The following is the first few sections of a chapter from The Busy Coder's Guide to Android Development, plus headings for the remaining major sections, to give you an idea about the content of the chapter.

Authentication and the Viewer Pattern

Usually Web services are authenticated, so that only authorized users can access them, whether through a Web app, an Android app, or something else. GraphQL-based Web services are no different in this regard. So far, we have ignored this point, by hitting a public read-only server (the book’s demo server) or a local test server (which hopefully nobody but you can access). To be more realistic, we need to consider actual authentication approaches.

GraphQL’s schema-based approach, though, adds an interesting implementation wrinkle: different users can see different schemas, based on what they are authorized to do on that server. This would be the equivalent of some REST URLs being eligible for some users but failing with an HTTP 401 error for other users.

Convention Over Specification

Part of what makes GraphQL powerful is a specification, so that everyone can agree on what it means to request and consume GraphQL.

That specification does not span to transports, such as HTTP/HTTPS. And while the GraphQL documentation talks a bit about GraphQL as a Web service, authentication is not one of the topics that it covers, at least as of July 2017.

However, a few conventions have arisen related to authentication in GraphQL. Sometimes, these conventions are simply “ports” of approaches used elsewhere, such as JSON Web Tokens (JWT) as a means of offering authentication. Sometimes, these conventions are more unique to the GraphQL space, or at least are not directly equivalent to techniques that you might use with REST or other counterparts.

What You Get Stems From Who You Are

Different GraphQL Web services will use different approaches for authentication. GitHub — whose Web service we will begin exploring in this chapter — uses an API key, known as an authentication token, in an HTTP Authorization header. And in the case of GitHub, if you do not have such a header, you get an HTTP 401 response from any GraphQL request.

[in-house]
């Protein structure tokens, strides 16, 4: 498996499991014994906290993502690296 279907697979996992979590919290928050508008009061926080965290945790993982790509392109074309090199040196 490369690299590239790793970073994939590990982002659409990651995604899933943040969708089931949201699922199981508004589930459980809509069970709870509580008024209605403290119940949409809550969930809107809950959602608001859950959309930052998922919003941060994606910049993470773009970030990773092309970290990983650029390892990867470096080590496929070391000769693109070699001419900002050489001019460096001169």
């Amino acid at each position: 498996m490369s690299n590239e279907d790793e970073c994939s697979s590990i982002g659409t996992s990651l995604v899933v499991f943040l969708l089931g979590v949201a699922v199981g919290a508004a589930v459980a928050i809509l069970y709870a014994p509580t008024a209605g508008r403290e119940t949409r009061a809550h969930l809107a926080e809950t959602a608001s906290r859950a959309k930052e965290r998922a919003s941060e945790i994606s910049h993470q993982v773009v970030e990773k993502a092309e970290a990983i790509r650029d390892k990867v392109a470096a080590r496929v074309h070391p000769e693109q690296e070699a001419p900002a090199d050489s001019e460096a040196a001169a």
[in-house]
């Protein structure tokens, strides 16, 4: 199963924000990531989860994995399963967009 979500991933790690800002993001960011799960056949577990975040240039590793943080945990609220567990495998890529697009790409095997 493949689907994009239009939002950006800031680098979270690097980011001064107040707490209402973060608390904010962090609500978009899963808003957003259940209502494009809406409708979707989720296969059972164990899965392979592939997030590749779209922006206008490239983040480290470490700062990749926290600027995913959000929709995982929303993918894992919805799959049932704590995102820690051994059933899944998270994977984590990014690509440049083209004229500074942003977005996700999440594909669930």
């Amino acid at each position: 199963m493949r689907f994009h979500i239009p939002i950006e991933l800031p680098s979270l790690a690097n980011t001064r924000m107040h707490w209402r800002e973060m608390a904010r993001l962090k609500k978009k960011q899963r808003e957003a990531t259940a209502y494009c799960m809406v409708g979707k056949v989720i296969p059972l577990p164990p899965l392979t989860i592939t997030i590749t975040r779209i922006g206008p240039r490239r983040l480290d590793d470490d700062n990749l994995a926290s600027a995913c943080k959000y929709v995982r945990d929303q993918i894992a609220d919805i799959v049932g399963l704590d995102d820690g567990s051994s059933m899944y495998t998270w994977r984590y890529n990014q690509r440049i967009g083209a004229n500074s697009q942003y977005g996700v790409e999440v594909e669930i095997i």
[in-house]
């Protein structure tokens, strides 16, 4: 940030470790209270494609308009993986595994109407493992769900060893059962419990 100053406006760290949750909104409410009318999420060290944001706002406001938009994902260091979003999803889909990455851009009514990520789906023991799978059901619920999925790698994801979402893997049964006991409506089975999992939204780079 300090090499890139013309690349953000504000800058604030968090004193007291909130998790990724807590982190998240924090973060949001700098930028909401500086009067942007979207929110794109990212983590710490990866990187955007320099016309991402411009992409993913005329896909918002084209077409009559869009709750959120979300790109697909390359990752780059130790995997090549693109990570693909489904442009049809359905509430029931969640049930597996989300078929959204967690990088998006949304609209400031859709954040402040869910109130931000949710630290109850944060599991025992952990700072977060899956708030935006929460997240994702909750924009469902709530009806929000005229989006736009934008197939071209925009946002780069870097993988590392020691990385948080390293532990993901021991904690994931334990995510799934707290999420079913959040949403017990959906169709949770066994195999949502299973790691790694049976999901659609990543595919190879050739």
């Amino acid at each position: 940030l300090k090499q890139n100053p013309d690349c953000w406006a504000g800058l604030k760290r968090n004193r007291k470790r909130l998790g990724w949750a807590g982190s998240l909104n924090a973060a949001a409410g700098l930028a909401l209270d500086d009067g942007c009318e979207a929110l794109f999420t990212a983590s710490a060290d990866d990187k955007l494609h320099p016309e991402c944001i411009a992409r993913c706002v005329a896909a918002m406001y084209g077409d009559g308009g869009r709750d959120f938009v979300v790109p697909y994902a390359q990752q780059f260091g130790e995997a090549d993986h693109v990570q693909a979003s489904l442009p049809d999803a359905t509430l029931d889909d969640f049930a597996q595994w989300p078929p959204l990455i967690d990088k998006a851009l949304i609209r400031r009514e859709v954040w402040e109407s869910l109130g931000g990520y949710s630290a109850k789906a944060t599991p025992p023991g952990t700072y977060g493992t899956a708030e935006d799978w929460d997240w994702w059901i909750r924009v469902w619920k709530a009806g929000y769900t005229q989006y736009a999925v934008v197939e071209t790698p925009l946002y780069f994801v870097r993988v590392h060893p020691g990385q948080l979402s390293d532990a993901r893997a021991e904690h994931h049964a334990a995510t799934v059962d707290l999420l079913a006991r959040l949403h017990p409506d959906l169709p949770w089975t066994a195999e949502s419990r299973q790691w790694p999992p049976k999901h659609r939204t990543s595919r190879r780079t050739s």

However, clearly, it is possible for a GraphQL Web service to accept requests without authentication, as the book’s demo server and your local copy demonstrate.

What is interesting about GraphQL is how those two concepts can be married together. A GraphQL Web service can have different Query and Mutation objects, based on the identity (or lack thereof) of whoever is making the GraphQL request.

So, for example:

One pattern that has emerged in this area is to have an object be available through the Query — typically named viewer — that represents what the authenticated user has access to. What server-defined type the viewer is might vary based upon the user whose authentication credentials were used.

This context-sensitive schema can complicate static GraphQL development, where tools like Apollo-Android want access to the schema for code-generation purposes. If there are unknowable numbers of schemas, based upon uncountable combinations of roles, it may be difficult to figure out how to make Apollo-Android and similar tools happy. For accessing your own server, you may be able to craft some all-powerful account that represents the superset of all possible capabilities, then generate a schema from it.

Exploring GitHub’s Approach

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